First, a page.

The law firms who are key players in the Virgin Australia fallout
Following news of the administration of Virgin Australia, a host of law firms are closely working with major corporations and governments to see who can save the nation’s second-largest airline.
Deloitte was appointed by the airline last week after the Virgin board agreed to go into voluntary administration in the hope of restructuring.
Documents lodged in the Federal Court revealed Virgin owed $6.84 billion to up to 12,000 creditors, including banks, lessors, airports, employees and bondholders, with the fallout causing many law firms to be involved.
The main legal representative who is acting for Virgin Australia is Clayton Utz, which the airline solidified their relationship as “its long-term legal advisers.”
Lawyers Weekly can confirm Clayton Utz partner Timothy Sackar is advising the administrators and Virgin along with barristers Dr Ruth Higgins SC and Daniel Krochmalik.
With nearly 20 cashed-up buyers circling the fallen airline, one of the lead buyers, BGH Capital is among the major investors to be in the front line. Lawyers Weekly understands they have contracted Melbourne law firm Arnold Bloch Leibler to advise them on the transaction.
BGH Capital, a private equity firm with a $2.6 billion fund, and deep-pocketed investors and dealmakers, was involved in an attempted takeover for Qantas Airways in 2006.
Then there are Virgin’s bondholders, who rank behind secured creditors at the airline, who have hired a financial adviser to fight for their interests in the group’s administration.
The bondholders have set up a committee, which is believed to speak for more than 50 per cent of the bonds on issue.
It is known that the committee has appointed local firm Faraday and is taking its legal advice from Corrs Chambers Westgarth.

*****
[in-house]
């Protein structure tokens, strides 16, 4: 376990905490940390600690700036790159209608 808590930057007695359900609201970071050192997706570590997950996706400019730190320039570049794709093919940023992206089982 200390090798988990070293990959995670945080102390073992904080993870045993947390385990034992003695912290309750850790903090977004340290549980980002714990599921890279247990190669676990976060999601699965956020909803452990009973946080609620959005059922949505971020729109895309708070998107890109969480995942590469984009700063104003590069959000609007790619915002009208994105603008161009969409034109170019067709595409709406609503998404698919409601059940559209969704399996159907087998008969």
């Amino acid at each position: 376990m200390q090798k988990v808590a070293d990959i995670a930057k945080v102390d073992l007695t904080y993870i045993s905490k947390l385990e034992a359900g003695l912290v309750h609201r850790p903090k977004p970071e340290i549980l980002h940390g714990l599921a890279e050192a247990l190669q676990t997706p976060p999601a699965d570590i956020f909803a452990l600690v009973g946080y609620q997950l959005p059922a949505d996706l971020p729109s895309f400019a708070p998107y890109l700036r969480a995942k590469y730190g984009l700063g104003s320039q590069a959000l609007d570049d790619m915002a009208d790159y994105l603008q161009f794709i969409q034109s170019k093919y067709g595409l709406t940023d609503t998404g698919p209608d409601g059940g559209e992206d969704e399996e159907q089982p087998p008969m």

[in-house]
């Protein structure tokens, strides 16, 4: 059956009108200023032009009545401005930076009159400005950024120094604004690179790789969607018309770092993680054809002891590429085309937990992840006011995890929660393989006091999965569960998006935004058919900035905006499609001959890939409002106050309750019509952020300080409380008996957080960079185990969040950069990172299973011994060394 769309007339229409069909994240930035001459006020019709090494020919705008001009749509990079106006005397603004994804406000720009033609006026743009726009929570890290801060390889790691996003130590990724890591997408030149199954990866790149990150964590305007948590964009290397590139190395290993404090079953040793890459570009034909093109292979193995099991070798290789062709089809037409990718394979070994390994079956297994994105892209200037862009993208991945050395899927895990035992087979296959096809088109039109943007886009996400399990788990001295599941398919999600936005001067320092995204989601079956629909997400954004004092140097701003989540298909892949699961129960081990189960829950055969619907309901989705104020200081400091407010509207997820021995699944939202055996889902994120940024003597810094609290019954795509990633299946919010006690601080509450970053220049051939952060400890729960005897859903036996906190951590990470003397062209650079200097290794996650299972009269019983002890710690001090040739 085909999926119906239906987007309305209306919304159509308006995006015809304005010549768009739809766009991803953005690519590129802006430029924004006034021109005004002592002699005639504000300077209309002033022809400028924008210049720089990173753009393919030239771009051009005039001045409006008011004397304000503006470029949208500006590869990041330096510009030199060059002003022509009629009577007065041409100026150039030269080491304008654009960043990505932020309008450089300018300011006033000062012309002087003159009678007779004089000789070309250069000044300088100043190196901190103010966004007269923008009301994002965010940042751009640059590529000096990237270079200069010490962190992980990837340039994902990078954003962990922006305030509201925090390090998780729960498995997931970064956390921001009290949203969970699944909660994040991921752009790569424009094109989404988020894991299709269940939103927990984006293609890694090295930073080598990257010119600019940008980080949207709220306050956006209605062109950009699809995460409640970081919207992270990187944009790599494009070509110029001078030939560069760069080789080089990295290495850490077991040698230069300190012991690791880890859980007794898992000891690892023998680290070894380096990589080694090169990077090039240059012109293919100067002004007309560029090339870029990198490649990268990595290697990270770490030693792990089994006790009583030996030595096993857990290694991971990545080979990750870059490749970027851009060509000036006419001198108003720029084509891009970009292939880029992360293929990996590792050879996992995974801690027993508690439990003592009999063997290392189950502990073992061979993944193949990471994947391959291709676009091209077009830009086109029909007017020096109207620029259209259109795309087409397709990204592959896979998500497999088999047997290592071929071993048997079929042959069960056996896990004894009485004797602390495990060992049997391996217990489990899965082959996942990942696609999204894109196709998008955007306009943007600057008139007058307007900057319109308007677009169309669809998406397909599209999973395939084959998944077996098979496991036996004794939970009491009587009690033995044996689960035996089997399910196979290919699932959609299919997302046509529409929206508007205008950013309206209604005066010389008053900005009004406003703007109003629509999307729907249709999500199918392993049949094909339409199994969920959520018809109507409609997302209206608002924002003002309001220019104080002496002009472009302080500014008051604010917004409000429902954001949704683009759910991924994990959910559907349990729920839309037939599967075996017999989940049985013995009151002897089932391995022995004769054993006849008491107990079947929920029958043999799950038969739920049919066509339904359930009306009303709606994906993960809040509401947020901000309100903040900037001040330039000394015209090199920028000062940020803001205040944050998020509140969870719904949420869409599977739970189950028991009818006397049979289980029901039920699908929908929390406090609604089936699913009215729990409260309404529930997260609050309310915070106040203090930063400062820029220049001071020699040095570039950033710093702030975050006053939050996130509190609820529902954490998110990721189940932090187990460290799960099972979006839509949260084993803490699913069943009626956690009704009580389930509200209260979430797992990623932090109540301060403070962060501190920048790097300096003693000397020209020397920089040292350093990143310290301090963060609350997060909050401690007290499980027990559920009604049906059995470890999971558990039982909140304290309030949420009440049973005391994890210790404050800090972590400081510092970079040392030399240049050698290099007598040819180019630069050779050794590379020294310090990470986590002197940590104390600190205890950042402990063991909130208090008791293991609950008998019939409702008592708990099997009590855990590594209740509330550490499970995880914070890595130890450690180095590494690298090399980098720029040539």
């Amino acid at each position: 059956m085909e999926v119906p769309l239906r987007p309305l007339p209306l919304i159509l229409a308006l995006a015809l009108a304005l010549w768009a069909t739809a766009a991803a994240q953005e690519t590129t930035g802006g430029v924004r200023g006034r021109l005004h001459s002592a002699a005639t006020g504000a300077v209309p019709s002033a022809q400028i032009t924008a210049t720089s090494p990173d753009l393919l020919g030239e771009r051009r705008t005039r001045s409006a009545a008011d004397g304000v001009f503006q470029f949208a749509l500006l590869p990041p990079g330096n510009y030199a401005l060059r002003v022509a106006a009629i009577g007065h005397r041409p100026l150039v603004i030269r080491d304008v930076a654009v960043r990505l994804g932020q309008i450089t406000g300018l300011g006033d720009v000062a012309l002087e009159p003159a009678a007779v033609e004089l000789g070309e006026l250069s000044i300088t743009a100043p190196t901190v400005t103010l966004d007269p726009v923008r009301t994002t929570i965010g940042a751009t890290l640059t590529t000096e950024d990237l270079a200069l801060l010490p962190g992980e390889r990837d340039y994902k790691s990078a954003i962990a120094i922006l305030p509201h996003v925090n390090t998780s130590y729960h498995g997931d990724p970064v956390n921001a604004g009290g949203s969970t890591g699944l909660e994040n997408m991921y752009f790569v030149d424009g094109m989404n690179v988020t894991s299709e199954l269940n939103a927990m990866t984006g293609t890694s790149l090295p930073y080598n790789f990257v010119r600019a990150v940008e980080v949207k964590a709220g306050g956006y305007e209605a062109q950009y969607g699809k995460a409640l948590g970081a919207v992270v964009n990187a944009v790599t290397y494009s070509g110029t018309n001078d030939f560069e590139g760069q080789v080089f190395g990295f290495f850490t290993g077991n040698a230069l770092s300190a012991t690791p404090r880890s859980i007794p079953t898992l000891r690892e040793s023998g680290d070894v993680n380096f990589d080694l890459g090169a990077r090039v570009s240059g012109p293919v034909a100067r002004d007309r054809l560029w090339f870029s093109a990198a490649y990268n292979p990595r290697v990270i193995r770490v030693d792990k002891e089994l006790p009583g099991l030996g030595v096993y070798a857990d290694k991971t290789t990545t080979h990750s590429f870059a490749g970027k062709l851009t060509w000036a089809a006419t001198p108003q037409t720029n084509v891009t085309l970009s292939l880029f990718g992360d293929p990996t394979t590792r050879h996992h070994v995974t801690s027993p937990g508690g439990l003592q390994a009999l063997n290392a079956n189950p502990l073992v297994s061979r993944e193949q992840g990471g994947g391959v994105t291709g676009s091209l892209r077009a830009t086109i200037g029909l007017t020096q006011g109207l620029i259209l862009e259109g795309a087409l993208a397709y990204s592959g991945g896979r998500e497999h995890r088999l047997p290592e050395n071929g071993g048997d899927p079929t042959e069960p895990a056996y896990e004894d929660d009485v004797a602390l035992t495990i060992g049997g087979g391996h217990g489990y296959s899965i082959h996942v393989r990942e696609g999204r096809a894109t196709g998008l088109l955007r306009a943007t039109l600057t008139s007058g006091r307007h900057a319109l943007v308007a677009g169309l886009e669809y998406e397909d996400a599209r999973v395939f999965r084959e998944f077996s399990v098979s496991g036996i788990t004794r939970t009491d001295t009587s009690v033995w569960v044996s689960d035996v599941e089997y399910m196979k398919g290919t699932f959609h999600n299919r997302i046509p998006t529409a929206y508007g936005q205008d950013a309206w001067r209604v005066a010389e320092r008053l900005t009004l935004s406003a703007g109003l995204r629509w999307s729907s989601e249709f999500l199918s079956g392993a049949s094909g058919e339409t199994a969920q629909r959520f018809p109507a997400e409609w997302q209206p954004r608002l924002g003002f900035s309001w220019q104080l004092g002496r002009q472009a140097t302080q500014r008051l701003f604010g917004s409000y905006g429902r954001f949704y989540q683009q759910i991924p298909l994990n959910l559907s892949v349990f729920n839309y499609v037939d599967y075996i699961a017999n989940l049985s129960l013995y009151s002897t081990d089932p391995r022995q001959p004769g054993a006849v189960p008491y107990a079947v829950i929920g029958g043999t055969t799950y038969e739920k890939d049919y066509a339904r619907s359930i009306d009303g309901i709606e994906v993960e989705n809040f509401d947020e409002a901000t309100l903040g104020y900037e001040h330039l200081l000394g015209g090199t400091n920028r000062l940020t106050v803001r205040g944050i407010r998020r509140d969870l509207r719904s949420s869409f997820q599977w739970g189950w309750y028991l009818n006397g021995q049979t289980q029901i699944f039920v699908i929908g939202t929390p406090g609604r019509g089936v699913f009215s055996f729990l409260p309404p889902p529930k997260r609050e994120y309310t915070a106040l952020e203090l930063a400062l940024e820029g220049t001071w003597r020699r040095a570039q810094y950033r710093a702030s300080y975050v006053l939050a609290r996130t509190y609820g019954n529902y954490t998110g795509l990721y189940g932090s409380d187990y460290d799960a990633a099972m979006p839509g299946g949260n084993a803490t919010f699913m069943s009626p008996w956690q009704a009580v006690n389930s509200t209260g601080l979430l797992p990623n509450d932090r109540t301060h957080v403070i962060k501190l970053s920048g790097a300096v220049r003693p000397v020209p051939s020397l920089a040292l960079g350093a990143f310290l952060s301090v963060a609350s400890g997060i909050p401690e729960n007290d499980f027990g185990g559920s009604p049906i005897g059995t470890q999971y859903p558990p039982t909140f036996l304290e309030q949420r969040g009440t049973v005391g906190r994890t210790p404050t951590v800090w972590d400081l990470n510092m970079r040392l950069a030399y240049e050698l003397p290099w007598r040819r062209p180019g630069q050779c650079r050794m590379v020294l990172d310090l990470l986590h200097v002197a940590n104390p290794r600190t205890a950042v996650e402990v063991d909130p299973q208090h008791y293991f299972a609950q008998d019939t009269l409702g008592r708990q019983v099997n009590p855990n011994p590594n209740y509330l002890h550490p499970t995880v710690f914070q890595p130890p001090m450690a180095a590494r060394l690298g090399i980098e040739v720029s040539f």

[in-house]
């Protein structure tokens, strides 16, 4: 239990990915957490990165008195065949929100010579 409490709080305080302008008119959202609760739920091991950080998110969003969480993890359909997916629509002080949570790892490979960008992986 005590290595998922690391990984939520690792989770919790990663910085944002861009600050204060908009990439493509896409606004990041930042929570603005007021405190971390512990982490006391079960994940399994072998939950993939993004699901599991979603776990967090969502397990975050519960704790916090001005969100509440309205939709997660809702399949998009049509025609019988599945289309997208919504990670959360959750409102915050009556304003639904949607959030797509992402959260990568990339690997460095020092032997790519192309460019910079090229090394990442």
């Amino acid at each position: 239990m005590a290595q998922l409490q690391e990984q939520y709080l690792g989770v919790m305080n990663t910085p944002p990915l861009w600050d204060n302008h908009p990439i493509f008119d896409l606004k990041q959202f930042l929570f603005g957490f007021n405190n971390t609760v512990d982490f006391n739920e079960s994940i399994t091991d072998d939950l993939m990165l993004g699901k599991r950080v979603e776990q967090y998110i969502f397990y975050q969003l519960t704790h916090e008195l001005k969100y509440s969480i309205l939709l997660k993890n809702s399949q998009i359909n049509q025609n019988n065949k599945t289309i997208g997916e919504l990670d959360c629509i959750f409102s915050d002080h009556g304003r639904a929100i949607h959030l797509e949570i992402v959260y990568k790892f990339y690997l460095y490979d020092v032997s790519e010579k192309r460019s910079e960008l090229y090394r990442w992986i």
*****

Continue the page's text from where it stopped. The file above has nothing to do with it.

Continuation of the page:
Lawyers Weekly also understands that international law firm Hogan Lovells is holding discussions with some bondholders of distressed airline carrier Virgin Australia, ahead of the first creditors meeting.
Hogan Lovells has confirmed they are not formally engaged, but is having discussions with bondholders on their positions, according to Scott Harris, a Sydney-based partner at the firm.
“The various bonds have been broadly issued and significant numbers of retail investors are thought to hold bonds in relatively small amounts,” Mr Harris said.
Outside of employees and bondholders, Virgin is also facing a potential stoush with companies that provide financing for it to lease its planes, with one financier, Pembroke Aircraft Leasing, already raising concerns about the administrators.
The law firm representing Pembroke is King & Wood Mallesons.
Furthermore, Lawyers Weekly understands KWM is acting for 16 different creditors and lessors to Virgin Australia following the airline’s move into voluntary administration.
The information came to light through an affidavit filed with the Federal Court of Australia.
The affidavit also revealed that Clifford Chance has been in discussions with lessors about representing them in the proceedings.
According to the administrator, there are about 94 aircraft leases held.
It is also understood that KWM put their concerns in writing, telling Deloitte that after 60 days, lessors would take possession of aircraft, engines, technical records and so on, if administrators did not agree “to perform all future obligations”.
There are also major issues with state governments that are currently involved in a dispute for the airline.
It comes after Australian Aviation reported a week-long tit-for-tat battle between three of the biggest states – Melbourne, Sydney and Queensland – bidding to save Virgin Australia, in exchange for the airline shifting its base of operations.
This came after 11 aircrafts had been seized by Perth and Adelaide airports over non-payment of fees, in the vicinity of $26 million.
Queensland government and Melbourne Airport, which is owned by a bunch of infrastructure funds, have both drafted in international firm Allens for legal advice on how to best go about defending their interests.
It is understood the state government and the airport are talking to Allens individually, trying to understand from a legal standpoint what it means for them now that Virgin is in Deloitte’s hands.